I recently had the pleasure of attending the wedding of a good friend. While the party was lavish and the night young, I couldn’t help but wonder if this newlywed couple and all their 30 something friends had any understanding of how to plan their financial future, especially with marriage ushering in a whole new set of responsibilities. I remembered some of the mistakes I had made when I was newlywed (financial mistakes that is :)) and I felt obligated to pass the learnings.
Here are some questions that come to my mind.
Do 30 something couples have any idea on how to plan their wealth? Do they understand the massive long-term future impact of their early investment choices? Do they have access to professional guidance in the form of a financial planner? And finally, what’s a good investment plan to build financial foundations on with a focus on early retirement?
The answer to a lot of these questions is in first understanding some simple financial concepts, and then in how significantly each of these can impact their future financial well-being and retirement.
While almost everyone understands this, not many understand what to do about it. Data shows that the value of Rs 1 lakh in 1984 has become less than Rs 6,000 today. Similarly, @ 6% inflation, value of Rs 1 lakh today will be approximately Rs 18,000 by 2050.
What this means from an investment perspective is that whatever you invest in must at the minimum beat the 6% inflation rate (or whatever is the rate prevailing at the time), else you are losing money over time not growing it. Keep this in mind.
2. Compounding, the 8th wonder of the world !
Albert Einstein said this “Compound interest is the 8th wonder of the world. He who understands it, earns it. He who doesn’t … pays it.” He also referred to it as one of the greatest “miracles” known to man.
And yet not many people understand its power or choose to use it to their benefit. I have used the chart below to illustrate the impact of investing early in life on one’s retirement corpus. It shows the wealth accumulated at age 60 by saving Rs 10,000 per month at a return of 12% per annum.
You will see that those who start investing at age 25 accumulate almost double the savings as compared to those who start at age 30. And those who start at age 30 have nearly double that of those who start at 35. From an investment perspective, what this basically means is to start early and give your investments time, lots of it!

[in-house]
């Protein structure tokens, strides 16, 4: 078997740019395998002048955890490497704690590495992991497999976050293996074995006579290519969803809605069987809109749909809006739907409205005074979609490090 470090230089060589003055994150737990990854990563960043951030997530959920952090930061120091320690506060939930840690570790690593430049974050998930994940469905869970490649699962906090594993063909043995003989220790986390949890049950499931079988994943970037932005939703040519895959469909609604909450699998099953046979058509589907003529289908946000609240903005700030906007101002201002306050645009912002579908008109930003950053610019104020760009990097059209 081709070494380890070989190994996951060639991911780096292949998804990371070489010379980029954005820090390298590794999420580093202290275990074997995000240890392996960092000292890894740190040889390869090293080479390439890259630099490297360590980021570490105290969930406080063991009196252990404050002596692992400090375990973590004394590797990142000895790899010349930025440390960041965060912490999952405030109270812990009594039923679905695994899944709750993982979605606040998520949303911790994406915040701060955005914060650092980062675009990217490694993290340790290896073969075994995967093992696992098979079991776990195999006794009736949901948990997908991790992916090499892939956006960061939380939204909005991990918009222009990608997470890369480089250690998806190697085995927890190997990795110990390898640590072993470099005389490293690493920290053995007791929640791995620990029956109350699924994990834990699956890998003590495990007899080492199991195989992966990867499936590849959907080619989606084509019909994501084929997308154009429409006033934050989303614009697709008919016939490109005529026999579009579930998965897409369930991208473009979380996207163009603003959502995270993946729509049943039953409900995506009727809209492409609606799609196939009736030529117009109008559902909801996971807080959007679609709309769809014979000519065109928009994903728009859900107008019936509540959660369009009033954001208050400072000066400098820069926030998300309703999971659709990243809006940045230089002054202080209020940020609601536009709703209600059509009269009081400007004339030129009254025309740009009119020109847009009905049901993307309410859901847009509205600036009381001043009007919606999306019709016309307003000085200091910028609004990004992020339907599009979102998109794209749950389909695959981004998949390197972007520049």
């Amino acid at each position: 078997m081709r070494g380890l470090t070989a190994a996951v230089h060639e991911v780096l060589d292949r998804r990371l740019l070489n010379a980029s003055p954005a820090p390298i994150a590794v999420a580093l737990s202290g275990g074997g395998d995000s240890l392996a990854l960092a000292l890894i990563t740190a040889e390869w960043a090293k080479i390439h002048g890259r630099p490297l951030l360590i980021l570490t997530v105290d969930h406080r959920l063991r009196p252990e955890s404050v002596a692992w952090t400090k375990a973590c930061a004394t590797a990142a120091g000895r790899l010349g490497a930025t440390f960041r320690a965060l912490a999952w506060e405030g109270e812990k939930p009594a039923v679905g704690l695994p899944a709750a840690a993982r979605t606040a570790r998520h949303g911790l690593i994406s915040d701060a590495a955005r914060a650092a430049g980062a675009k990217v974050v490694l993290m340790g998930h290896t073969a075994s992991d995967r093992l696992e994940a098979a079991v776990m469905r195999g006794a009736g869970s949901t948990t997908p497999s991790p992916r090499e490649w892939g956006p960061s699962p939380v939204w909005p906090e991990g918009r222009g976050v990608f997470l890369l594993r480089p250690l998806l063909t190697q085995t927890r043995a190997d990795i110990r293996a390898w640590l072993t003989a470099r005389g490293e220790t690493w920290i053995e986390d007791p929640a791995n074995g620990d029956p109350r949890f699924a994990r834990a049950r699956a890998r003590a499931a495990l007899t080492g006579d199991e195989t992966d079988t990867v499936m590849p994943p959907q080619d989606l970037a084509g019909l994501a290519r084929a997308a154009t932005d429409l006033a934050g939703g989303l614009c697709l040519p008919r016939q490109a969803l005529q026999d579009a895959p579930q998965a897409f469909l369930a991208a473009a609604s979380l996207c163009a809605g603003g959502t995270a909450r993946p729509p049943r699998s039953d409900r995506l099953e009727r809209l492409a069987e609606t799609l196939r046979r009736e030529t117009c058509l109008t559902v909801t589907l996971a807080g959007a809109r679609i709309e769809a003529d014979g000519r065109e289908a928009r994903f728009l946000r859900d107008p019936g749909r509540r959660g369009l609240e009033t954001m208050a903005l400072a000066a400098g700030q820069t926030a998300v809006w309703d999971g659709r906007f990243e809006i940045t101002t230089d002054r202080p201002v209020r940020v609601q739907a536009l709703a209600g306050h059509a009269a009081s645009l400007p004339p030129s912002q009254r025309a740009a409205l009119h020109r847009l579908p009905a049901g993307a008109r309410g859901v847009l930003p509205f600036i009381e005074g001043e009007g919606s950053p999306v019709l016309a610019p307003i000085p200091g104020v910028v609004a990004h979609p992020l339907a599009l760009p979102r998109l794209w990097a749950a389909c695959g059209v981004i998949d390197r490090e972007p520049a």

Chart 1 – Starting early really pays
SIP investment of Rs 1,000 per month; assuming return of 12% p.a.
3. Taking adequate risks
India is smitten by three investment options – Fixed Deposits, Gold & Real Estate. And yet with the exception of real estate, these are amongst the poorest investment choices to make. Fixed Deposits and Gold seldom beat inflation. And while real estate tends to beat inflation over the long run, it comes with low liquidity, low transparency and very high transaction costs (stamp duty etc.).
Chart 2 below shows inflation-adjusted returns of Gold vs FDs vs Sensex (equity) for Re 1 invested in 1981. As is obvious from the data below, taking risks by investing in equity is a necessity, not a choice. Those who continue to try to build wealth through FDs or Gold will see value erosion over time.
Chart 2 – Investing in equity is a necessity, not a choice if you want to become wealthy
The Bottom Line
Most young couples rarely think beyond their immediate financial needs, and I don’t blame them for that. It’s hard to plan for retirement which is about 30 years away. Yet that advance planning is exactly the thing that’s needed for some serious money making.
Here are 4 key ingredients to a good foundation
- Ensure you have a high savings rate (remember every extra saving of 10K per month can mean Rs 35 lakhs more at retirement if you start at age 30 – see Chart 1). So think hard before you blow up that 10K at a night out.
- Give investments time, lots of it – Starting 5 years earlier can double your retirement wealth
- Take adequate risks – Investing in FDs or Gold never made anyone rich. Take adequate exposure to equity if you want to grow wealth.
- Buy a house only if you plan to live in it – Don’t go investing in property unless you plan to stay in it. Property investments will generally yield lower returns than equity, and are mired by low liquidity and lack of transparency.
Morgan Housel in his book The Psychology of Money said this – “Financial success is not a hard science. It’s a soft skill, where how you behave is more important than what you know.”
This couldn’t be more relevant for young couples or even young individuals. It’s finally not always about how much you make, but about how you behave with your money that will decide how wealthy you become.
So, if you’re still procrastinating about financial planning, simply don’t! All it takes is 30 minutes to get a plan in place. And if you feel you can’t do the numbers yourself, get professional help. A stitch in time will save you nine!
Founder – Pagdiwala Investments
AMFI Registered Financial Distributor, Mumbai